[125] See Patrick Fagan, Kirk A. Johnson, and Jonathan Butcher, "A Portrait of Family and Religion in America: Key Outcomes for the Common Good," The Heritage Foundation, 2006, p. 33, Chart 26, and p. 34, Chart 27, at www.heritage.org/upload/Map_of_Religion.pdf.

[126] David B. Larson and Susan S. Larson, The Forgotten Factor in Physical and Mental Health: What Does the Research Show? (Rockville, Md.: National Institute for Healthcare Research, 1994), p. 87.

[127] Ken F. Wiebe and J. Roland Fleck, "Personality Correlates of Intrinsic, Extrinsic, and Non-Religious Orientations, Journal of Psychology, Vol. 105, No. 2 (July 1980), pp. 111-117.

[128] Richard D. Kahoe,"Personality and Achievement Correlates on Intrinsic and Extrinsic Religious Orientations," Journal of Personality and Social Psychology, Vol. 29, No. 6 (June 1974), pp. 812-818.

[129] Allen E. Bergin, Kevin S. Masters, and P. Scott Richards, "Religiousness and Mental Health Reconsidered: A Study of an Intrinsically Religious Sample," Journal of Counseling Psychology, Vol. 34, Issue 2 (April 1987), pp. 197-204; Mark Baker and Richard Gorsuch, "Trait Anxiety and Intrinsic-Extrinsic Religiousness," Journal for the Scientific Study of Religion, Vol. 21, No. 2 (June 1982), pp. 119-122; Gordon W. Allport and J. Michael Ross, "Personal Religious Orientation and Prejudice," Journal of Personality and Social Psychology, Vol. 5, No. 4 (April 1967), pp. 432-443.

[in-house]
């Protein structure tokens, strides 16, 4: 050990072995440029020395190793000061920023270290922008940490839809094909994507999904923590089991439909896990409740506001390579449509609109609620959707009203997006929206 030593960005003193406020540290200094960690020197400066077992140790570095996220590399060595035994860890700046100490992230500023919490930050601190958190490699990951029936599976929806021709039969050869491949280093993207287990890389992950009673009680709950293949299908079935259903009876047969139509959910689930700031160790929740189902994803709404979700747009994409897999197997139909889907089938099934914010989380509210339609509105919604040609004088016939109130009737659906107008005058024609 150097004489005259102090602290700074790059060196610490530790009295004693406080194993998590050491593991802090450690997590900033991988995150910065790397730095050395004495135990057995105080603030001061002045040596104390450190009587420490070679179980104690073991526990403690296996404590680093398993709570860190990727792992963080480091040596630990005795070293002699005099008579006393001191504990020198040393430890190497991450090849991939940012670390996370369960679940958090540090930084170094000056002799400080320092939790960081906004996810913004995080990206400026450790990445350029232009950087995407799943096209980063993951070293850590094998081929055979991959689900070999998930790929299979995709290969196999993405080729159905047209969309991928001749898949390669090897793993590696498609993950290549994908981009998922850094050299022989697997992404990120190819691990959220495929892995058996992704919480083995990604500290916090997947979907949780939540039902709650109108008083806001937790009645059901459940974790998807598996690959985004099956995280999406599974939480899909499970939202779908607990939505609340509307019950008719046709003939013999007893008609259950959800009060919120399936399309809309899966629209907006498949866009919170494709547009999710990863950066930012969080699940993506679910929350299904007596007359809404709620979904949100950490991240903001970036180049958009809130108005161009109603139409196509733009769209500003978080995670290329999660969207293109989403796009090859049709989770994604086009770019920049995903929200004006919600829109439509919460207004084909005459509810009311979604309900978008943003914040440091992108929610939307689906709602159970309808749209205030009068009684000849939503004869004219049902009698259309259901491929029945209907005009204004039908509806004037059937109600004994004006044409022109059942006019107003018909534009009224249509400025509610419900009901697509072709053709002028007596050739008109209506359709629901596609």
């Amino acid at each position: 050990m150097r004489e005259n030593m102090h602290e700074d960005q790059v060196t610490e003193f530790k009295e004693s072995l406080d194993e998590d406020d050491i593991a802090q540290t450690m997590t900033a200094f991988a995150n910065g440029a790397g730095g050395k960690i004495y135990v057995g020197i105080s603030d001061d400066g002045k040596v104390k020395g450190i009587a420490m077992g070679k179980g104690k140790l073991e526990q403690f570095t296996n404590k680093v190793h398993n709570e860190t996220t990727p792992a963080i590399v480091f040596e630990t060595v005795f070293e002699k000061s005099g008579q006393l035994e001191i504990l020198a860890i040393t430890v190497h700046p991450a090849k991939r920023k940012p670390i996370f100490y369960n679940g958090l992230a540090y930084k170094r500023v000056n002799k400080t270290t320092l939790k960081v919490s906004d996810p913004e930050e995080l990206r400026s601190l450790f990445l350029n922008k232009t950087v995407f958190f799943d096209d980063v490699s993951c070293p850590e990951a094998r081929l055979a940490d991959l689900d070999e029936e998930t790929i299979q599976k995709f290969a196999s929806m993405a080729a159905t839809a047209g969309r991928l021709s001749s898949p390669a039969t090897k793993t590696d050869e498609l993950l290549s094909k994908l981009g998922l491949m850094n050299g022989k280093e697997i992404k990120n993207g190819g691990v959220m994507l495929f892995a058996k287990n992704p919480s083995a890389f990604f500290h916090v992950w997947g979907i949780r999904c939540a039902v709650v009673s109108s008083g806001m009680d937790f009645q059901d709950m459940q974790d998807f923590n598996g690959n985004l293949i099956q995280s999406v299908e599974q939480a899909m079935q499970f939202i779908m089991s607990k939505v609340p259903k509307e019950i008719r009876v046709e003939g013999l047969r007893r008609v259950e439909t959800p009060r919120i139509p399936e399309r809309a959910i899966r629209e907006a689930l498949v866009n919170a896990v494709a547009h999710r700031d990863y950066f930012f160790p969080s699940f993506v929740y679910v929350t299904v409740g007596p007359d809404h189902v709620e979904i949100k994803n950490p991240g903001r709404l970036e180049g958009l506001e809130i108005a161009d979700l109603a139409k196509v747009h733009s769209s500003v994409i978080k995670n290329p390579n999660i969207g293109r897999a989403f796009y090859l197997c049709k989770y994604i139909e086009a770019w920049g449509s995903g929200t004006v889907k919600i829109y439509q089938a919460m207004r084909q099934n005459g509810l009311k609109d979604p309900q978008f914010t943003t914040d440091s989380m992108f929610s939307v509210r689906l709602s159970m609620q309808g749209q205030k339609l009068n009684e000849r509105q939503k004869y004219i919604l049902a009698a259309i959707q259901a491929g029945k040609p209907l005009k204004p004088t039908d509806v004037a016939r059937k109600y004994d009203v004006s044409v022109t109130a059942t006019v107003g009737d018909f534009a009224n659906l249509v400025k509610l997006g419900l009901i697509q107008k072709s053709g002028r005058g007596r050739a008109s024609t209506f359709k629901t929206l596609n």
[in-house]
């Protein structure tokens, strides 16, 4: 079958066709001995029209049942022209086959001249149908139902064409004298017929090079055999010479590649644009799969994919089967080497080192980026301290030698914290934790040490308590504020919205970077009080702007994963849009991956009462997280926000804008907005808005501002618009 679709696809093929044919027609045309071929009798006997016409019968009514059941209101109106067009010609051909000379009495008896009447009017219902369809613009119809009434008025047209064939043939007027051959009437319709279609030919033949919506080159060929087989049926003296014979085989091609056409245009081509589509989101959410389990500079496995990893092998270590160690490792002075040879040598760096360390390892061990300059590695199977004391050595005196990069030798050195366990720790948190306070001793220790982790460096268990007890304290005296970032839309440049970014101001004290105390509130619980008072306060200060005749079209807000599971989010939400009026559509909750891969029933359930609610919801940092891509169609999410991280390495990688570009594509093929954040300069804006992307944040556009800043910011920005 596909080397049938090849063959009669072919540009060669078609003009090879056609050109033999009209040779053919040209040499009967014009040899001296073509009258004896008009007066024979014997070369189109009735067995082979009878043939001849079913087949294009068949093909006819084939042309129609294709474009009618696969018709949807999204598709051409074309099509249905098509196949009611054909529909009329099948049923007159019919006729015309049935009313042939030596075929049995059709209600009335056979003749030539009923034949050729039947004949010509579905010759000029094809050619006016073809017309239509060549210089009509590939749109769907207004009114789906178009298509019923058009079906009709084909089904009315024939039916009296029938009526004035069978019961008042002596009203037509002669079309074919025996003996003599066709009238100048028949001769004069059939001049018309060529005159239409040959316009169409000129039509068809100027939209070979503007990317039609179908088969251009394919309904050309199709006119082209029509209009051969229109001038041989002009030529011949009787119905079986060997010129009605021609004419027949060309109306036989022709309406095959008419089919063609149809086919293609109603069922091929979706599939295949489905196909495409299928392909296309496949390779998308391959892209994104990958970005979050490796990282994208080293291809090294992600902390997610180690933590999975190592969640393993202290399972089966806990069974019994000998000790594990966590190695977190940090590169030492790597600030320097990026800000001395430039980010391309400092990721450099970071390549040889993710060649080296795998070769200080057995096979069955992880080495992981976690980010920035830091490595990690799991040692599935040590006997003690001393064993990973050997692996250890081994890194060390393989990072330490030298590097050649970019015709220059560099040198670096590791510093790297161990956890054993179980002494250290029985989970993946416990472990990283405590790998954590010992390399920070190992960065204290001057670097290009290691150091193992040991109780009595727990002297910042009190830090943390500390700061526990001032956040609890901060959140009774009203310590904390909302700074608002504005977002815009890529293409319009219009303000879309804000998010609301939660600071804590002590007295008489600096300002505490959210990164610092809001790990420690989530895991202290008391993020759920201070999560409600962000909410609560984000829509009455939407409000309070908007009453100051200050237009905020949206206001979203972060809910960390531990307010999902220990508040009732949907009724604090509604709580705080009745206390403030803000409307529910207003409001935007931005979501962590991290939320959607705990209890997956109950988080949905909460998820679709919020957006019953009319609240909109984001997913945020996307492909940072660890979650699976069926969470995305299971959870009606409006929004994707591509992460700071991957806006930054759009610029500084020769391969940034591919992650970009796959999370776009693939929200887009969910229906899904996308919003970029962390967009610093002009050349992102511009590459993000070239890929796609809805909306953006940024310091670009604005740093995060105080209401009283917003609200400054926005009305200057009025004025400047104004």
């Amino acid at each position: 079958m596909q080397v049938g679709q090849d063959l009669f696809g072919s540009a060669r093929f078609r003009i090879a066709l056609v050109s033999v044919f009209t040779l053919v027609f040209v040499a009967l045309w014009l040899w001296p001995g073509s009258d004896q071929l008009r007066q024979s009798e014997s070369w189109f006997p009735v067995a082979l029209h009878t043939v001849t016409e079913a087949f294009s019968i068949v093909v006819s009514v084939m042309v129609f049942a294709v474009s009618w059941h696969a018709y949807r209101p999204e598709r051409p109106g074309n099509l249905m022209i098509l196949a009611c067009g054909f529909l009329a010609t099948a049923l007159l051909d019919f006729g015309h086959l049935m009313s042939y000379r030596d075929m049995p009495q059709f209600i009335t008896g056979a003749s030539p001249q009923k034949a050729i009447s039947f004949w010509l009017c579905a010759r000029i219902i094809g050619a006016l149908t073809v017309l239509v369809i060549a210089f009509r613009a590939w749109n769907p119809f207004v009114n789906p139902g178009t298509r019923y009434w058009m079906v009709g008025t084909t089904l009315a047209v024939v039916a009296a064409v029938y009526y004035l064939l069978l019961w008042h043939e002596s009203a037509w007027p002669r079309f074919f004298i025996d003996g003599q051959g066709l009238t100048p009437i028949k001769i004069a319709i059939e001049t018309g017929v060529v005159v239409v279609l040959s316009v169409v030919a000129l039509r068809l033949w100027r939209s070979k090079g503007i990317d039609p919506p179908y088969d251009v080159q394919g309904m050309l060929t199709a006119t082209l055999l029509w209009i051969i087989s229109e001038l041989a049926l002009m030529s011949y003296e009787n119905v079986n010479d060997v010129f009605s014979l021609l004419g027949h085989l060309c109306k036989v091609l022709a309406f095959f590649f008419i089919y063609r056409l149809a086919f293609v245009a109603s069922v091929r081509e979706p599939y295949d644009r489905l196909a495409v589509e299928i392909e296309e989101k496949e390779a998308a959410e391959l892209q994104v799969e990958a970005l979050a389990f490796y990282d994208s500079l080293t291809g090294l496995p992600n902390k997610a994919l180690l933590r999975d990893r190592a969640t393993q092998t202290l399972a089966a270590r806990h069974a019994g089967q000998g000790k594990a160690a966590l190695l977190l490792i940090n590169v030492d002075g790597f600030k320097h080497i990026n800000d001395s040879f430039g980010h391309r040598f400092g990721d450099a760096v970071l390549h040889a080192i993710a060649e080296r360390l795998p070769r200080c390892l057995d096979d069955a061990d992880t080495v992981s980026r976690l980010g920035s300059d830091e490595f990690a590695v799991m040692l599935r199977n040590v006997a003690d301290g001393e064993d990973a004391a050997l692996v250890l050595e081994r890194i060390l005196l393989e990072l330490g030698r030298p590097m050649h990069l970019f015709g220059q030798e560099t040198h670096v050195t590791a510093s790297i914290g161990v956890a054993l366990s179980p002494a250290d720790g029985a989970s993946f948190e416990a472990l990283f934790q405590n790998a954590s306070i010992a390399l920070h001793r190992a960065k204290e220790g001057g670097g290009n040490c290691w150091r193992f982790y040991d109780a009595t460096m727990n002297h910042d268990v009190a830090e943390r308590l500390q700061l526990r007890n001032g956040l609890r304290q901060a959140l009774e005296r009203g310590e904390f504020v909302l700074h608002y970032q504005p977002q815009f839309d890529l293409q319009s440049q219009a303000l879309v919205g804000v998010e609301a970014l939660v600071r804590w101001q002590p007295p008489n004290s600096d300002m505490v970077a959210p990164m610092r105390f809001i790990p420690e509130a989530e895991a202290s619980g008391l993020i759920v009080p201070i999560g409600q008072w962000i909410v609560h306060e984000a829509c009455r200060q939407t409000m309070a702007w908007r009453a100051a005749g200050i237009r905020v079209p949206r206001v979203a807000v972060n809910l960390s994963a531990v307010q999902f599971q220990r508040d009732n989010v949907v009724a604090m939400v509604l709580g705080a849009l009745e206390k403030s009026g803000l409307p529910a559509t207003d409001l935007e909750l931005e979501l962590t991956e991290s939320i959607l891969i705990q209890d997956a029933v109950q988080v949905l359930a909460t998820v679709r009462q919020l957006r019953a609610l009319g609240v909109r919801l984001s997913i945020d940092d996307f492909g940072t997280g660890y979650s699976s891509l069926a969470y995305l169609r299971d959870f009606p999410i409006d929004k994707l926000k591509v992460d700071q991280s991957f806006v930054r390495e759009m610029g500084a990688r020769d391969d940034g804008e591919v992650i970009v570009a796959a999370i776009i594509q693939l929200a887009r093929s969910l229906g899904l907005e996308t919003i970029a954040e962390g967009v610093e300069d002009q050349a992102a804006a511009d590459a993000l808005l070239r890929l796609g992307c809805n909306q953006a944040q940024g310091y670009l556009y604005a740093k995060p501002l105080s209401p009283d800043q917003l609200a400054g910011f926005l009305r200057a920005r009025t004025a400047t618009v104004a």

[130] Bergin et al., "Religiousness and Mental Health Reconsidered."

[131] Ann M. Downey, "Relationships of Religiosity to Death Anxiety of Middle-Aged Males," Psychological Reports, Vol. 54, No. 3 (June 1984), pp. 811-822.

[132] Gordon W. Allport, The Person in Psychology: Selected Essays (Boston: Beacon Press, 1968), p. 150.

[133] Zorach v. Clauson, 343 U.S. 306 (1952).

[134] Johnson et al.,"Objective Hope."

[135] Byron R. Johnson, "Religious Programs and Recidivism Among Former Inmates in Prison Fellowship Programs: A Long-Term Follow-Up Study," Justice Quarterly, Vol. 21, No. 2 (June 2004), pp. 329-354.

[136] Allen E. Bergin, "Values and Religious Issues in Psychotherapy and Mental Health," The American Psychologist, Vol. 46, No. 4 (April 1991), pp. 394-403.
Authors
Patrick Fagan
**********

Note that this paper (from 2006) is an updated version of a paper the same man wrote in 1996.
 1. if the findings are relevant to his claims, it will be present in the abstract - if not, I'll count it out.
 2. BS, you are welcome to challenge MY methodology if you object to the process I just identified
66
General Religious Discussion / Re: Biblestudent - I bet it DOESN'T say that.
« Last post by Anfauglir on Yesterday at 09:39:13 AM »
My first impressions on the list of links (136 of them).....

Actually, about 80.  Many of them are different quotes from the same papers, which makes it somewhat less of a chose to search them all. 

I picked the name cited most - Byron Johnson.  Imagine my surprise to see that he was part of The Baylor Institutes for Studies of Religion....and even more surprise to see that one of his references in his most-cited paper in this study (which was not peer-reviewed), was to a conference paper by Jack Chick.....That's not to say there is anything dodgy going on.  But it does make me wonder about the fact that the most cited document in this report came from a strongly faith-focused organisation.